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Tindal, Tindale or Tindall may refer to:




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Zara Tindall Daughter of Princess Anne and Olympic equestrian

Zara Anne Elizabeth Tindall is a member of the British royal family, an equestrian, and an Olympian. She is the daughter of Princess Anne and Mark Phillips and the eldest granddaughter of Queen Elizabeth II.

Matthew Tindal was an eminent English deist author. His works, highly influential at the dawn of the Enlightenment, caused great controversy and challenged the Christian consensus of his time.


Tyndall is the name of an English family taken from the land they held as tenants in chief of the Kings of England and Scotland in the 11th, 12th and 13th centuries: Tynedale, or the valley of the Tyne, in Northumberland. With origins in the ancient Anglo Saxon nobility of Northumbria, the Royal Scottish House of Dunkeld and the Anglo-Norman nobility, they have contributed courtiers, judges, writers, historians, sailors, airmen, scientists and philosophers to the history of England, Ireland and the new world. Two members of the family were offered, and declined, the throne of Bohemia in the 15th century and one of their number, William Tyndale, was the first modern translator of the Bible into English and one of the most important figures in the evolution of the modern language. The family is spread today throughout the British Isles and the English speaking world.

John Cox may refer to:

Mike Tindall English rugby union player

Michael James Tindall, is an English former rugby union player. Tindall played outside centre for Bath and Gloucester, and won 75 caps for England between 2000 and 2011. He was a member of the England squad which won the 2003 World Cup.

Tyndall is the name of an English family taken from the land they held as tenants in chief of the Kings of England and Scotland in the 11th, 12th and 13th centuries.

Nicholas Conyngham Tindal

Sir Nicolas Conyngham Tindal, PC was a celebrated English lawyer who successfully defended the then Queen of the United Kingdom, Caroline of Brunswick, at her trial for adultery in 1820. As Chief Justice of Common Pleas, an office he held with distinction from 1829 to 1846, he was responsible for the inception of the special verdict "Not Guilty by reason of insanity" at the trial of Daniel M'Naghten.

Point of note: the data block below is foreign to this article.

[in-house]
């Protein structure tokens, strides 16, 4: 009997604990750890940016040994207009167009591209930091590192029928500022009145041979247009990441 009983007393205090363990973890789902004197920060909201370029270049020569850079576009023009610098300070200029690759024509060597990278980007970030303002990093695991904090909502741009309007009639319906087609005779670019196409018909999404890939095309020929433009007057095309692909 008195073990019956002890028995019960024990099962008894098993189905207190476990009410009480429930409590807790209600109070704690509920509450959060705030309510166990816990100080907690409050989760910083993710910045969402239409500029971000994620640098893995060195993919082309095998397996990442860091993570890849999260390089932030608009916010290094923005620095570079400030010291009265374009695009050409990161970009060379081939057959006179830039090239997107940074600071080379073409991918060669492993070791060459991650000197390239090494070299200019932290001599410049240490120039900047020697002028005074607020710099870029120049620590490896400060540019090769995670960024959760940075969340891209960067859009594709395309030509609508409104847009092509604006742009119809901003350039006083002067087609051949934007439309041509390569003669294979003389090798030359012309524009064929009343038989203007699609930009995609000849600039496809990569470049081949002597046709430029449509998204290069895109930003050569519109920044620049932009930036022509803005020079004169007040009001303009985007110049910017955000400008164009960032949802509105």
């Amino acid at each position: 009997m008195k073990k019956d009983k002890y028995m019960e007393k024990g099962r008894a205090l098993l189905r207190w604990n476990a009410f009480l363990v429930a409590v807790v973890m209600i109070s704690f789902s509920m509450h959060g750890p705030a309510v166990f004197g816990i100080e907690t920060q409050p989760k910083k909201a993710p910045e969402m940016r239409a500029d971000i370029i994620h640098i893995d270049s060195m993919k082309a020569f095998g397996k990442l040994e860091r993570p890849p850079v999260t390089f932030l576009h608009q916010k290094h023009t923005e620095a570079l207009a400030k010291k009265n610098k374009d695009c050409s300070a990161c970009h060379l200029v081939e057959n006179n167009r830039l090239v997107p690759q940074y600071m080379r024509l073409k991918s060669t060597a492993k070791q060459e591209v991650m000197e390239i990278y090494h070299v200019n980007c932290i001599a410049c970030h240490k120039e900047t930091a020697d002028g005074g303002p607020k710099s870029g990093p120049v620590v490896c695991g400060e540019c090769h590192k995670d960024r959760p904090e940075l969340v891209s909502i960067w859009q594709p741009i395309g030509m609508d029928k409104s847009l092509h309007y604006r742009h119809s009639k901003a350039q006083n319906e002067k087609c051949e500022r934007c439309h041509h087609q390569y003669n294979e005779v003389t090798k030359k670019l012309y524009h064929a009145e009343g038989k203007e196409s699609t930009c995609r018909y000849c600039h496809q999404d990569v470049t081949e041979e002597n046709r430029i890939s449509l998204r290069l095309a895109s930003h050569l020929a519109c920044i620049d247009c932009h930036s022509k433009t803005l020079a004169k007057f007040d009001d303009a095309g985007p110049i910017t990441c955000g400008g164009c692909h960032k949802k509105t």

James is a common surname with many origins. Notable people with the surname include:

Saunders is a surname of English and Scottish patronymic origin derived from Sander, a mediaeval form of Alexander.

William Tyndale was a 16th-century Protestant reformer and Bible translator.

Baird is a common surname of primarily Scottish origins. An old legend says that the family obtained their lands in Scotland when one Baird rescued King William the Lion while he was being attacked by a wild boar. While the validity of that legend is unknown, the Baird family did obtain lands in Aberdeenshire. Today, many Bairds have migrated elsewhere and the family name can be found primarily in the United States, Canada, the United Kingdom, Ireland, Australia, New Zealand.

Phillips is an English surname that is mostly referred to as a patronymic surname that derives from the given name Philip.

Maddison is both a surname and a given name. It is a variant spelling of Madison. Notable people with the name include:

Webb is an English and Scottish surname meaning weaver of cloth. Notable people with the surname include:

Clarke is a surname which means "clerk". The surname is of English and Irish origin and comes from Latin clericus. Variants include Clerk and Clark. Clarke is also uncommonly chosen as a given name.

Whitaker is a surname of English and Scottish origin, meaning the white acre, also spelled "Whittaker" and "Whitacre." Notable people with the surname include:

Noble is an English surname which commonly appears in multiple areas of the United Kingdom. The surname first appears in 1199, during the rain of Richard I and it is common in Edinburgh, Scotland.

Zara is a feminine given name.